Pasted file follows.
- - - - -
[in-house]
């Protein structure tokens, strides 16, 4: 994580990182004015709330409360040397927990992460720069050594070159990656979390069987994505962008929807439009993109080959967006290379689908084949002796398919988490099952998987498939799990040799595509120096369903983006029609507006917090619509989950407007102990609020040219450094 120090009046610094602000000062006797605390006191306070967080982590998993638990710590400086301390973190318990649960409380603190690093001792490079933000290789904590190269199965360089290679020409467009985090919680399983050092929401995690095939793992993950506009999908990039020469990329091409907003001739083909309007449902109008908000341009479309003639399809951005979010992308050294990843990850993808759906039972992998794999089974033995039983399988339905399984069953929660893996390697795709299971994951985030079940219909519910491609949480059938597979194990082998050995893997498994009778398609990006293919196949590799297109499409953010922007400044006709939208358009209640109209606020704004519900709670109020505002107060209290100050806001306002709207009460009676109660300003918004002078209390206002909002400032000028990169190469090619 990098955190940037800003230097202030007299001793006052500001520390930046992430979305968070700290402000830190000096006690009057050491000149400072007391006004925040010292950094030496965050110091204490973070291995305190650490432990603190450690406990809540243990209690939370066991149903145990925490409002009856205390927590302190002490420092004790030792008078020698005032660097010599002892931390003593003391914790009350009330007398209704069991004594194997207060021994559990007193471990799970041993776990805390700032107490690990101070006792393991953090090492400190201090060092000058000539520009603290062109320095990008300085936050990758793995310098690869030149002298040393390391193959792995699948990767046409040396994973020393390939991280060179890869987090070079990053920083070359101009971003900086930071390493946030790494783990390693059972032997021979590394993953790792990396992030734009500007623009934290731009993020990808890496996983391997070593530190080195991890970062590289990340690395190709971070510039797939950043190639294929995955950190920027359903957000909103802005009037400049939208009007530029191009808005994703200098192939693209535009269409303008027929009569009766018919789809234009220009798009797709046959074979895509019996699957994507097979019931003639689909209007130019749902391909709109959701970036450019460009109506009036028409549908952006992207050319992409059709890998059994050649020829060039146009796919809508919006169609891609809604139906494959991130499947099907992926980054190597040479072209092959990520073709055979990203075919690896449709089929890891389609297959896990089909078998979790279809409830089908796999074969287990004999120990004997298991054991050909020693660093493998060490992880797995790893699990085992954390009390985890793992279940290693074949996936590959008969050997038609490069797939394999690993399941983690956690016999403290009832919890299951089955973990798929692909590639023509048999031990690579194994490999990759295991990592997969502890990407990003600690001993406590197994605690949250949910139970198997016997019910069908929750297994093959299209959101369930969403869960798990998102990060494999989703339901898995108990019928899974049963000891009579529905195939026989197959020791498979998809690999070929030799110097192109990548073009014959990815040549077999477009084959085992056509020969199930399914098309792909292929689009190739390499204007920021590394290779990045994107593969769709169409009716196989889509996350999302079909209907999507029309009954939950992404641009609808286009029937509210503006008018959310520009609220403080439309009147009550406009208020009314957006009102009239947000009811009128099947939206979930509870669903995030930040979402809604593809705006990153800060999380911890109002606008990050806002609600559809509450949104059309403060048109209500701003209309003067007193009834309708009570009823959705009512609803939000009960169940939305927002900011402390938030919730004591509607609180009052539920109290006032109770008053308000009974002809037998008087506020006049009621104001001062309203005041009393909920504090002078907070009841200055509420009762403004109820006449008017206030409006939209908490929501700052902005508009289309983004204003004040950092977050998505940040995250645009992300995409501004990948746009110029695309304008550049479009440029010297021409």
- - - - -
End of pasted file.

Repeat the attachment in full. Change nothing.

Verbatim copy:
[in-house]
């Protein structure tokens, strides 16, 4: 994580990182004015709330409360040397927990992460720069050594070159990656979390069987994505962008929807439009993109080959967006290379689908084949002796398919988490099952998987498939799990040799595509120096369903983006029609507006917090619509989950407007102990609020040219450094 120090009046610094602000000062006797605390006191306070967080982590998993638990710590400086301390973190318990649960409380603190690093001792490079933000290789904590190269199965360089290679020409467009985090919680399983050092929401995690095939793992993950506009999908990039020469990329091409907003001739083909309007449902109008908000341009479309003639399809951005979010992308050294990843990850993808759906039972992998794999089974033995039983399988339905399984069953929660893996390697795709299971994951985030079940219909519910491609949480059938597979194990082998050995893997498994009778398609990006293919196949590799297109499409953010922007400044006709939208358009209640109209606020704004519900709670109020505002107060209290100050806001306002709207009460009676109660300003918004002078209390206002909002400032000028990169190469090619 990098955190940037800003230097202030007299001793006052500001520390930046992430979305968070700290402000830190000096006690009057050491000149400072007391006004925040010292950094030496965050110091204490973070291995305190650490432990603190450690406990809540243990209690939370066991149903145990925490409002009856205390927590302190002490420092004790030792008078020698005032660097010599002892931390003593003391914790009350009330007398209704069991004594194997207060021994559990007193471990799970041993776990805390700032107490690990101070006792393991953090090492400190201090060092000058000539520009603290062109320095990008300085936050990758793995310098690869030149002298040393390391193959792995699948990767046409040396994973020393390939991280060179890869987090070079990053920083070359101009971003900086930071390493946030790494783990390693059972032997021979590394993953790792990396992030734009500007623009934290731009993020990808890496996983391997070593530190080195991890970062590289990340690395190709971070510039797939950043190639294929995955950190920027359903957000909103802005009037400049939208009007530029191009808005994703200098192939693209535009269409303008027929009569009766018919789809234009220009798009797709046959074979895509019996699957994507097979019931003639689909209007130019749902391909709109959701970036450019460009109506009036028409549908952006992207050319992409059709890998059994050649020829060039146009796919809508919006169609891609809604139906494959991130499947099907992926980054190597040479072209092959990520073709055979990203075919690896449709089929890891389609297959896990089909078998979790279809409830089908796999074969287990004999120990004997298991054991050909020693660093493998060490992880797995790893699990085992954390009390985890793992279940290693074949996936590959008969050997038609490069797939394999690993399941983690956690016999403290009832919890299951089955973990798929692909590639023509048999031990690579194994490999990759295991990592997969502890990407990003600690001993406590197994605690949250949910139970198997016997019910069908929750297994093959299209959101369930969403869960798990998102990060494999989703339901898995108990019928899974049963000891009579529905195939026989197959020791498979998809690999070929030799110097192109990548073009014959990815040549077999477009084959085992056509020969199930399914098309792909292929689009190739390499204007920021590394290779990045994107593969769709169409009716196989889509996350999302079909209907999507029309009954939950992404641009609808286009029937509210503006008018959310520009609220403080439309009147009550406009208020009314957006009102009239947000009811009128099947939206979930509870669903995030930040979402809604593809705006990153800060999380911890109002606008990050806002609600559809509450949104059309403060048109209500701003209309003067007193009834309708009570009823959705009512609803939000009960169940939305927002900011402390938030919730004591509607609180009052539920109290006032109770008053308000009974002809037998008087506020006049009621104001001062309203005041009393909920504090002078907070009841200055509420009762403004109820006449008017206030409006939209908490929501700052902005508009289309983004204003004040950092977050998505940040995250645009992300995409501004990948746009110029695309304008550049479009440029010297021409």